The 1000 year Reign of Christ

Loutzenhiser's picture

A study on the Reign of Christ after his return to earth. This study will cover all aspects of that reign to include it's beginning and ending.

Note: This is not a study on the entire book of Revelations.

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Kaitiaki's picture

The millenium

Tom and Mike,
Thank you for you presentation of the support you find for "historic Pre-millennialism." The subject is a part of the whole question of prophecy in the New Testament. In the passage you quoted from Acts 1:6-8, verse 7 says: "it is not for you to know times or epochs which the Father has fixed by his own authority ..." he then goes on in verse 8 to say: "but you shall receive power when the Holy Spirit is come upon you and you shall be my witnesses both in Jerusalem and in all Judea and Samaria and even to the remotest parts of the earth."

From this, I believe we are to infer that Jesus did not want his followers speculating on when and how the kingdom was to be restored to Israel. The closest Paul comes to that is to say he believes it will be accomplished (Romans 11 but especially verses 25-32). Their task was to be his witnesses in the world and, by so doing (if we understand Paul correctly) the kingdom will eventually be restored to Israel.

Having said this, I believe there was one event - when the New Testament was written - of which prophecy was quite specifically being given. Jesus warned of the event to come in Matthew 24 and Luke 21 - the destruction of the temple and the scattering of the Jewish nation (which took place AD 70 approx). Prophecy was given so that the Christians might survive that destruction and the historical record shows that, so warned, most did survive it by fleeing to the hills etc.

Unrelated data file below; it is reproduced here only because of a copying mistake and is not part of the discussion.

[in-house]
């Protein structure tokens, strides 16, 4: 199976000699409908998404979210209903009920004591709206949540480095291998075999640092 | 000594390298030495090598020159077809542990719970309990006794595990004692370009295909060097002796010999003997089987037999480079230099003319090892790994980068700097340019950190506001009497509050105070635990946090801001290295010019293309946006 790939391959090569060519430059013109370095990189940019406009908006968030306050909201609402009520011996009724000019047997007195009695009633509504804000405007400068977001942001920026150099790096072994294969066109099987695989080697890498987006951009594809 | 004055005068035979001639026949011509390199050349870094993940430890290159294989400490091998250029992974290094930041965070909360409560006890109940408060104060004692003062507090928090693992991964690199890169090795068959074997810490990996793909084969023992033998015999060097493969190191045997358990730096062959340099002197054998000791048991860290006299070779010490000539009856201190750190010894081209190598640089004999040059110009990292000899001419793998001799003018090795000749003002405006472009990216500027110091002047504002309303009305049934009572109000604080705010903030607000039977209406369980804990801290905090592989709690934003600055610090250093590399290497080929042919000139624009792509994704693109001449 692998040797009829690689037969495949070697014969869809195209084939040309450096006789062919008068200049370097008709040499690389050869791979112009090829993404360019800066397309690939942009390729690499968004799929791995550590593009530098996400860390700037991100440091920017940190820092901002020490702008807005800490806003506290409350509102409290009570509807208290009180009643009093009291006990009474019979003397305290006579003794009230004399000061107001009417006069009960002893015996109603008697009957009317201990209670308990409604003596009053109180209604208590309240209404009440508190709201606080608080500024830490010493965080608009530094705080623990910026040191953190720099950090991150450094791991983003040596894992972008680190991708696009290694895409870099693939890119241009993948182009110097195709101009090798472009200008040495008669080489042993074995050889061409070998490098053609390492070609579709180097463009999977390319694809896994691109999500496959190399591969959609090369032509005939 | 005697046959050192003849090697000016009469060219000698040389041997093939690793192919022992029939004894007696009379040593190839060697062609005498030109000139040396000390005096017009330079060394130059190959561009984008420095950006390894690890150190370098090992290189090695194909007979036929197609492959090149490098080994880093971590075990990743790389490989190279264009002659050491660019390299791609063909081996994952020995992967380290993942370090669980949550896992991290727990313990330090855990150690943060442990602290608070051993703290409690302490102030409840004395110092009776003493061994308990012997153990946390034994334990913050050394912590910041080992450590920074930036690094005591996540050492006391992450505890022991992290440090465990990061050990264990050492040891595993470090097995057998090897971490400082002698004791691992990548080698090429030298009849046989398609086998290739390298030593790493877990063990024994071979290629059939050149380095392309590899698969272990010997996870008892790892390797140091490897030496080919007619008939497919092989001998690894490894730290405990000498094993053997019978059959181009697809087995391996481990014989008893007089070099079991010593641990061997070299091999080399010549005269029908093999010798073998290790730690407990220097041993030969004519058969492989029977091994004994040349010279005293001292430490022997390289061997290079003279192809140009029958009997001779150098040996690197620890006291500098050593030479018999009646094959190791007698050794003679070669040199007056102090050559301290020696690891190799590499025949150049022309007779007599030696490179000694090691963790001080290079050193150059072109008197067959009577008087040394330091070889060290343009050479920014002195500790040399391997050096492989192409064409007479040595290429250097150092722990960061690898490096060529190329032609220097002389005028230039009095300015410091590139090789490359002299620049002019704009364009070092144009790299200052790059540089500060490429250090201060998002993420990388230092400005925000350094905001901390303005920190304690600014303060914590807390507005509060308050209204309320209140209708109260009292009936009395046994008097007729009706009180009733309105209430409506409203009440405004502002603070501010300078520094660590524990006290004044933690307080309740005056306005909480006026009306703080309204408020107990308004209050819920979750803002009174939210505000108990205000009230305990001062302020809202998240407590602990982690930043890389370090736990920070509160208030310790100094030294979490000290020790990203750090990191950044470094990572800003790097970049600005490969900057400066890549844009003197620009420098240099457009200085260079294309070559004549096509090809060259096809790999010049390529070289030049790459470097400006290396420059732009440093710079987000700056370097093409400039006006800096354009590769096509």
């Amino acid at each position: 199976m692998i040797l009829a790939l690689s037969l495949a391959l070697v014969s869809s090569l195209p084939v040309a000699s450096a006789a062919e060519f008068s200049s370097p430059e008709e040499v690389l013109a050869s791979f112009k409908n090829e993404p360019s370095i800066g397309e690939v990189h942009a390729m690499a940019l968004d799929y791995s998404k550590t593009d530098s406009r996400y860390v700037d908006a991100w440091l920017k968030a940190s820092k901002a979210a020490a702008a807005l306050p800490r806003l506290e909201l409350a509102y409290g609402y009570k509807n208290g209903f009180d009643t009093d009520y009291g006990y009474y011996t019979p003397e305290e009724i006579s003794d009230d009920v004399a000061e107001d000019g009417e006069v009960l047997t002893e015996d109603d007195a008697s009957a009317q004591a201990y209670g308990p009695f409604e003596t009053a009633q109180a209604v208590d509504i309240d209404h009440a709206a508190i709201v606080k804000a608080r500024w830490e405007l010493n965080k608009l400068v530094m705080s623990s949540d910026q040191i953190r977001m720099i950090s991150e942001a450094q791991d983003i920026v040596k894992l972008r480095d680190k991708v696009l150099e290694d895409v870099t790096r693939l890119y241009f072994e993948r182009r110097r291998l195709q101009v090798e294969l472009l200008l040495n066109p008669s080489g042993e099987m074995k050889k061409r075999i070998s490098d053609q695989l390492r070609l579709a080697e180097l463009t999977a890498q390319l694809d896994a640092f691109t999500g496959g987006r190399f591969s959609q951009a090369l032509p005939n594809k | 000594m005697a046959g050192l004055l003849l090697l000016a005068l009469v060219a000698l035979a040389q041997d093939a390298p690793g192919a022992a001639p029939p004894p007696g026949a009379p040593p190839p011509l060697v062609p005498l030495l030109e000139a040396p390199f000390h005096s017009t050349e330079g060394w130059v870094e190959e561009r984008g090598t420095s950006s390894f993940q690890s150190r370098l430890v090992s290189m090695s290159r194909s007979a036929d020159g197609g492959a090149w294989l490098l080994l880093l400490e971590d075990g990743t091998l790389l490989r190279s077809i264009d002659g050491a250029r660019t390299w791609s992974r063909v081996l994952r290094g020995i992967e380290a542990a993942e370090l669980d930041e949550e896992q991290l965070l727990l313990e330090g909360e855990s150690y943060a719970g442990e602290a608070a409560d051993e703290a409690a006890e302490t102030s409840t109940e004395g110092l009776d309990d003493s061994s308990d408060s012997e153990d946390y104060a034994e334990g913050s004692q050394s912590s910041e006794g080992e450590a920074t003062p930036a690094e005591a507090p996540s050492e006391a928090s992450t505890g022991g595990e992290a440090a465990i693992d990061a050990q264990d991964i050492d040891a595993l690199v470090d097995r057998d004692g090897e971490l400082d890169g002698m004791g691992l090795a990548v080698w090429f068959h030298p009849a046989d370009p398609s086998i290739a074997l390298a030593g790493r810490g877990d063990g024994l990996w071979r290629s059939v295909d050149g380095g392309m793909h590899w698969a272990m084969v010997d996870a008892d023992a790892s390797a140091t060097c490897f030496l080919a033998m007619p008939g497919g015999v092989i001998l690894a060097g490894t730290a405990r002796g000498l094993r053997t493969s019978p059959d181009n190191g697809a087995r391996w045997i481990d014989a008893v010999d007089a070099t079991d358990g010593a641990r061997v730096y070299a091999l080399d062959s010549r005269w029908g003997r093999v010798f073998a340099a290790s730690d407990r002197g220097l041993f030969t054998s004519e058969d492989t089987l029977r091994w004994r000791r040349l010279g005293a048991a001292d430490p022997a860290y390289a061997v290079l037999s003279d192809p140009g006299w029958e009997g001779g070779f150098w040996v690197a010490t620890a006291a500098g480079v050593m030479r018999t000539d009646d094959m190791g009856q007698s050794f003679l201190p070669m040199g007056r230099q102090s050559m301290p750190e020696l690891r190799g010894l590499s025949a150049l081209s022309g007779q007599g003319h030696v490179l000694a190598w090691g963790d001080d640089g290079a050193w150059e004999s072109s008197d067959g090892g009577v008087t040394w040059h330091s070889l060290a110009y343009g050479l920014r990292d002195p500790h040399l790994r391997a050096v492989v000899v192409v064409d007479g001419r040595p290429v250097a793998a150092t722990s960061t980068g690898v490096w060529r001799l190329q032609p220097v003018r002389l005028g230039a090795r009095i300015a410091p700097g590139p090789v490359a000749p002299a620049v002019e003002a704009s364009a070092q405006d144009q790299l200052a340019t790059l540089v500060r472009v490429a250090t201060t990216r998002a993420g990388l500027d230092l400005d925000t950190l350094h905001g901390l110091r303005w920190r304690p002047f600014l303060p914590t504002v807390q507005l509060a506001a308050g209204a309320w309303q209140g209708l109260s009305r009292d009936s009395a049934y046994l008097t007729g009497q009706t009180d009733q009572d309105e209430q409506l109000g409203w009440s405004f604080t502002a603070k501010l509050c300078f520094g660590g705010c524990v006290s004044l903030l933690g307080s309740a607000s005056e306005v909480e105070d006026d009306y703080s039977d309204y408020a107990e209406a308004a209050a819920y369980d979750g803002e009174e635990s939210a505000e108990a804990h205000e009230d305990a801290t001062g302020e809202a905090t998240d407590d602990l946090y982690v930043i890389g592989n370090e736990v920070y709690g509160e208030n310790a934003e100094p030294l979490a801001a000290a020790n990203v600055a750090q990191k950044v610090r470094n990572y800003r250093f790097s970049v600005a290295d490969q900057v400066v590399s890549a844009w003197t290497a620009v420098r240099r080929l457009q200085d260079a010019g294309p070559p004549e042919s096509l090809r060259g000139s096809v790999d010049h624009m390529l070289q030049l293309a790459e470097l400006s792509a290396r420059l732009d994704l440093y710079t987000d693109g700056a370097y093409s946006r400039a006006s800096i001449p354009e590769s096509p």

Assuming Revelation was written prior to this event it is possible its prophetic passages refer to that destruction. Then why include what is (on this interpretation) essentially a symbolic picture in the midst of prophecy of real events? Perhaps because it deals with the one thing we are not permitted to know about (as in Acts 1:7) the events leading to the restoration of the kingdom to Israel.

The stance I have described here can lead to all three possible interpretations of the millennium (pre- post- and a-). But, what is of more importance is, it also goes a long way to explain why there is only one book of prophecy in the New Testament. In passing I notice you dismissed the preterist or post-millennial interpretation altogether (in spite of a fairly strong representation in post Reformation eschatological study).

Perhaps it might be useful, in order to further our understanding of eschatology, to review the Lord Jesus' teachings on the "kingdom of God" since Revelation 20 does speak of reigning with him and Matthew 19 does as well.

K
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Christ died for one Church:
Our failure to recognise other Christians
changes neither their place in the Kingdom of Heaven
nor our responsibility to encourage them in the faith

-------- --------- -------- --------
Christ died for one Church:
Our failure to recognize other Christians
changes neither their place in the Kingdom of Heaven
nor our responsibility to encourage them in the faith




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